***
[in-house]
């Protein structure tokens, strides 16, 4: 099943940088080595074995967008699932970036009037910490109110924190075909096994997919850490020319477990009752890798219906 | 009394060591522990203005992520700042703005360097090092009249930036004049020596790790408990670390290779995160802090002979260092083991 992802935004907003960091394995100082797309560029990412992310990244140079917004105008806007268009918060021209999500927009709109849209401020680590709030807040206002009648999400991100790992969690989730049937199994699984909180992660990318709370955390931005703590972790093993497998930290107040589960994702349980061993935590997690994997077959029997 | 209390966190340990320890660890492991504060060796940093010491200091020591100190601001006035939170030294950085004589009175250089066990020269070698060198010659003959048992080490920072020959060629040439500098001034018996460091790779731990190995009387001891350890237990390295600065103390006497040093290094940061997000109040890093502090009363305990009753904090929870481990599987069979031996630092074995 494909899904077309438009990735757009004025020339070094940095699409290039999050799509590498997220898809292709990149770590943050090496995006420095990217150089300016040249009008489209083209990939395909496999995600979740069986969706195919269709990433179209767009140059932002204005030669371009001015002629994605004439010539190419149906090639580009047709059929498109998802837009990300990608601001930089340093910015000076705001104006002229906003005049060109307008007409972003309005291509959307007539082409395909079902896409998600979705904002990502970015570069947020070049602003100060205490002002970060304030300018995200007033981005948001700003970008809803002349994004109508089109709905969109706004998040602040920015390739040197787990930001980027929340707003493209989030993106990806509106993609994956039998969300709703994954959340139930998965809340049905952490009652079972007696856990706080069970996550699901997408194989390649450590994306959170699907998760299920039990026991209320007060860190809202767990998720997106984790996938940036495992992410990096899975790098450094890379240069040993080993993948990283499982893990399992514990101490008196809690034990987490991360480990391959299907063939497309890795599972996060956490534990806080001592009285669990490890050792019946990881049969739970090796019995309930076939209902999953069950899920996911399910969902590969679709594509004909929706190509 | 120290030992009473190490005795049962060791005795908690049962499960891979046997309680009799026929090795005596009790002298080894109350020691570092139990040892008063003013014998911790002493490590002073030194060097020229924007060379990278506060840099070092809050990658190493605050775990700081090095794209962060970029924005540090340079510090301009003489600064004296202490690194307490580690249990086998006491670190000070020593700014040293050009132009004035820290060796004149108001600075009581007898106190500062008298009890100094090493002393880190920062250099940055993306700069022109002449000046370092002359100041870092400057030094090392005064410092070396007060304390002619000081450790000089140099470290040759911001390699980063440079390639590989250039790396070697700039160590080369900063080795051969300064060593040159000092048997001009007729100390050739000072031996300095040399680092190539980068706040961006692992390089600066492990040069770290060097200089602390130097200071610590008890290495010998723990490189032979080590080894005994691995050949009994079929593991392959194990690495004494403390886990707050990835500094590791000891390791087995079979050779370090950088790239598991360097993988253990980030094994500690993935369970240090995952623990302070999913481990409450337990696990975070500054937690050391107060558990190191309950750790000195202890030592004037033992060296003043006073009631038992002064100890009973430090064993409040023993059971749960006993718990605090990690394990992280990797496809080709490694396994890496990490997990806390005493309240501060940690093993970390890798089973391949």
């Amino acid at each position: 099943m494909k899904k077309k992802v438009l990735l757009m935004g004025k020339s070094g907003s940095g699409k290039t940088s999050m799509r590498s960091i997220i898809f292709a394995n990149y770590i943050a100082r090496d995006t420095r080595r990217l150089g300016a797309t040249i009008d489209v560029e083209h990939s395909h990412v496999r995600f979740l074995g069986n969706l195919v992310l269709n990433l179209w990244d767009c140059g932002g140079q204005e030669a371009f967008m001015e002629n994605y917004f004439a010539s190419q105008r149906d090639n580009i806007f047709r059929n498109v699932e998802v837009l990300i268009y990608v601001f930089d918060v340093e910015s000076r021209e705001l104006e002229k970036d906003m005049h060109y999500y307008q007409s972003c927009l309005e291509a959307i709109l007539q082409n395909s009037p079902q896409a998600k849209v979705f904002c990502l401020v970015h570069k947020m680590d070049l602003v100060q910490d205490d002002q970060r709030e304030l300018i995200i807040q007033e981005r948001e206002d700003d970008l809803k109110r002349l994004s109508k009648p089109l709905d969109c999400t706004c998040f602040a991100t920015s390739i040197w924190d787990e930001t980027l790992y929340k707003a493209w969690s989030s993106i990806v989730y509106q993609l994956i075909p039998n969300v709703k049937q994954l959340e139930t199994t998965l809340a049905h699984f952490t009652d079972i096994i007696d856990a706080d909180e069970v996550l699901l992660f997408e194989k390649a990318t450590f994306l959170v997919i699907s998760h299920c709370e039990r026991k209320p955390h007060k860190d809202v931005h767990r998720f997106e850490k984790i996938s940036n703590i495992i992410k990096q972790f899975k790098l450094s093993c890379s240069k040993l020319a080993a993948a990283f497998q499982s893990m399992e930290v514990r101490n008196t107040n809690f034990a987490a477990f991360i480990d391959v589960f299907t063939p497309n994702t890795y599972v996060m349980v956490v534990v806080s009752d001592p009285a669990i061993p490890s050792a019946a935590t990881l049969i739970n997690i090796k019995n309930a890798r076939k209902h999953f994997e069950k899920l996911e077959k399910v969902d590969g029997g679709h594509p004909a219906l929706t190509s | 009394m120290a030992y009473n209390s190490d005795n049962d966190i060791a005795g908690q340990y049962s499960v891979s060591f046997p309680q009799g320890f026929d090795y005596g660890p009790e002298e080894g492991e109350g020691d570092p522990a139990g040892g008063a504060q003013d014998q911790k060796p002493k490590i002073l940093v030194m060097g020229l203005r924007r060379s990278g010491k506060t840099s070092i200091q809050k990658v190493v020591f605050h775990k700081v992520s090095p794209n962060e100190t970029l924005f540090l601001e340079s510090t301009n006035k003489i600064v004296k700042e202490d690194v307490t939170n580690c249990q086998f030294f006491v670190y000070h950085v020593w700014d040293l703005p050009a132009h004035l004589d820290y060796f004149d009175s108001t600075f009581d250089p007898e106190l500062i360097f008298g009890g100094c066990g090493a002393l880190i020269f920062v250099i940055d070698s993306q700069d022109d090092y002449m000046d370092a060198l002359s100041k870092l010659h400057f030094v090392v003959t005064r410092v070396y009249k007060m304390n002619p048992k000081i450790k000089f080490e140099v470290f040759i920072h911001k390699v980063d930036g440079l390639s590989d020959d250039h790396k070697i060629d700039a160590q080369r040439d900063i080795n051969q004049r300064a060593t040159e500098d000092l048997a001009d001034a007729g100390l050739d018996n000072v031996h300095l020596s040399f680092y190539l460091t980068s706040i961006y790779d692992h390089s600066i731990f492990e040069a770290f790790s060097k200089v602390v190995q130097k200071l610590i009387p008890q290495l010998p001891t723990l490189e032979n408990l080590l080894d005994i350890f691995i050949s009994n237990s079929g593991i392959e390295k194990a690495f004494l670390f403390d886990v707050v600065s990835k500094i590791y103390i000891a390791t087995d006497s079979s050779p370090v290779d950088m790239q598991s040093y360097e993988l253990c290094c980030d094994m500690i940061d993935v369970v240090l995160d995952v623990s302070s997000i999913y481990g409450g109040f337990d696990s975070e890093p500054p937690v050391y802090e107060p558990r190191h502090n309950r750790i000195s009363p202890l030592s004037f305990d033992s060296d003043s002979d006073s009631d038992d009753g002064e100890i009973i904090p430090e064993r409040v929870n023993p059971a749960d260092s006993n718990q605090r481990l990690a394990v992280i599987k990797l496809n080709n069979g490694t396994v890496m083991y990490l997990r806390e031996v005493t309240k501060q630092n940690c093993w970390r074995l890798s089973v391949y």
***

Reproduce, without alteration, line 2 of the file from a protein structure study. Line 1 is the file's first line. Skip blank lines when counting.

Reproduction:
């Protein structure tokens, strides 16, 4: 099943940088080595074995967008699932970036009037910490109110924190075909096994997919850490020319477990009752890798219906 | 009394060591522990203005992520700042703005360097090092009249930036004049020596790790408990670390290779995160802090002979260092083991 992802935004907003960091394995100082797309560029990412992310990244140079917004105008806007268009918060021209999500927009709109849209401020680590709030807040206002009648999400991100790992969690989730049937199994699984909180992660990318709370955390931005703590972790093993497998930290107040589960994702349980061993935590997690994997077959029997 | 209390966190340990320890660890492991504060060796940093010491200091020591100190601001006035939170030294950085004589009175250089066990020269070698060198010659003959048992080490920072020959060629040439500098001034018996460091790779731990190995009387001891350890237990390295600065103390006497040093290094940061997000109040890093502090009363305990009753904090929870481990599987069979031996630092074995 494909899904077309438009990735757009004025020339070094940095699409290039999050799509590498997220898809292709990149770590943050090496995006420095990217150089300016040249009008489209083209990939395909496999995600979740069986969706195919269709990433179209767009140059932002204005030669371009001015002629994605004439010539190419149906090639580009047709059929498109998802837009990300990608601001930089340093910015000076705001104006002229906003005049060109307008007409972003309005291509959307007539082409395909079902896409998600979705904002990502970015570069947020070049602003100060205490002002970060304030300018995200007033981005948001700003970008809803002349994004109508089109709905969109706004998040602040920015390739040197787990930001980027929340707003493209989030993106990806509106993609994956039998969300709703994954959340139930998965809340049905952490009652079972007696856990706080069970996550699901997408194989390649450590994306959170699907998760299920039990026991209320007060860190809202767990998720997106984790996938940036495992992410990096899975790098450094890379240069040993080993993948990283499982893990399992514990101490008196809690034990987490991360480990391959299907063939497309890795599972996060956490534990806080001592009285669990490890050792019946990881049969739970090796019995309930076939209902999953069950899920996911399910969902590969679709594509004909929706190509 | 120290030992009473190490005795049962060791005795908690049962499960891979046997309680009799026929090795005596009790002298080894109350020691570092139990040892008063003013014998911790002493490590002073030194060097020229924007060379990278506060840099070092809050990658190493605050775990700081090095794209962060970029924005540090340079510090301009003489600064004296202490690194307490580690249990086998006491670190000070020593700014040293050009132009004035820290060796004149108001600075009581007898106190500062008298009890100094090493002393880190920062250099940055993306700069022109002449000046370092002359100041870092400057030094090392005064410092070396007060304390002619000081450790000089140099470290040759911001390699980063440079390639590989250039790396070697700039160590080369900063080795051969300064060593040159000092048997001009007729100390050739000072031996300095040399680092190539980068706040961006692992390089600066492990040069770290060097200089602390130097200071610590008890290495010998723990490189032979080590080894005994691995050949009994079929593991392959194990690495004494403390886990707050990835500094590791000891390791087995079979050779370090950088790239598991360097993988253990980030094994500690993935369970240090995952623990302070999913481990409450337990696990975070500054937690050391107060558990190191309950750790000195202890030592004037033992060296003043006073009631038992002064100890009973430090064993409040023993059971749960006993718990605090990690394990992280990797496809080709490694396994890496990490997990806390005493309240501060940690093993970390890798089973391949």